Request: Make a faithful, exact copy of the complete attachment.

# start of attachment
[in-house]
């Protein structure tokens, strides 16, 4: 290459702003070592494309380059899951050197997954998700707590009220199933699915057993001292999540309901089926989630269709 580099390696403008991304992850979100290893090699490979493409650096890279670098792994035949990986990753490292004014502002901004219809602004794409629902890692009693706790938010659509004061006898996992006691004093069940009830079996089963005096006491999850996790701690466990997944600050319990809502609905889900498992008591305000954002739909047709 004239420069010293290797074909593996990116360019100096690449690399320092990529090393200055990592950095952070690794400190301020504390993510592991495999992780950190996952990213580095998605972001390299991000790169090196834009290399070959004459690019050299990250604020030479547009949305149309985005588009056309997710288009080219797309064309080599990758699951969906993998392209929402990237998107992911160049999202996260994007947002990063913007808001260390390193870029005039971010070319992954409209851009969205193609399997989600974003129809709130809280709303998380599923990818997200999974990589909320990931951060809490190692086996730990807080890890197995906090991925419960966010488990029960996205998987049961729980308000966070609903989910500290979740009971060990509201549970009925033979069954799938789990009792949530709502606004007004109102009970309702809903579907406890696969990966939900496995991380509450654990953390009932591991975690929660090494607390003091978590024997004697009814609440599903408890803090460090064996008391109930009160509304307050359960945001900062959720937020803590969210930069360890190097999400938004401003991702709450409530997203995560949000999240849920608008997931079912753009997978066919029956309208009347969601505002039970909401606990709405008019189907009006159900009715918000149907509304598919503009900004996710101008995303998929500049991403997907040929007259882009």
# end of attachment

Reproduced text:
[in-house]
């Protein structure tokens, strides 16, 4: 290459702003070592494309380059899951050197997954998700707590009220199933699915057993001292999540309901089926989630269709 580099390696403008991304992850979100290893090699490979493409650096890279670098792994035949990986990753490292004014502002901004219809602004794409629902890692009693706790938010659509004061006898996992006691004093069940009830079996089963005096006491999850996790701690466990997944600050319990809502609905889900498992008591305000954002739909047709 004239420069010293290797074909593996990116360019100096690449690399320092990529090393200055990592950095952070690794400190301020504390993510592991495999992780950190996952990213580095998605972001390299991000790169090196834009290399070959004459690019050299990250604020030479547009949305149309985005588009056309997710288009080219797309064309080599990758699951969906993998392209929402990237998107992911160049999202996260994007947002990063913007808001260390390193870029005039971010070319992954409209851009969205193609399997989600974003129809709130809280709303998380599923990818997200999974990589909320990931951060809490190692086996730990807080890890197995906090991925419960966010488990029960996205998987049961729980308000966070609903989910500290979740009971060990509201549970009925033979069954799938789990009792949530709502606004007004109102009970309702809903579907406890696969990966939900496995991380509450654990953390009932591991975690929660090494607390003091978590024997004697009814609440599903408890803090460090064996008391109930009160509304307050359960945001900062959720937020803590969210930069360890190097999400938004401003991702709450409530997203995560949000999240849920608008997931079912753009997978066919029956309208009347969601505002039970909401606990709405008019189907009006159900009715918000149907509304598919503009900004996710101008995303998929500049991403997907040929007259882009």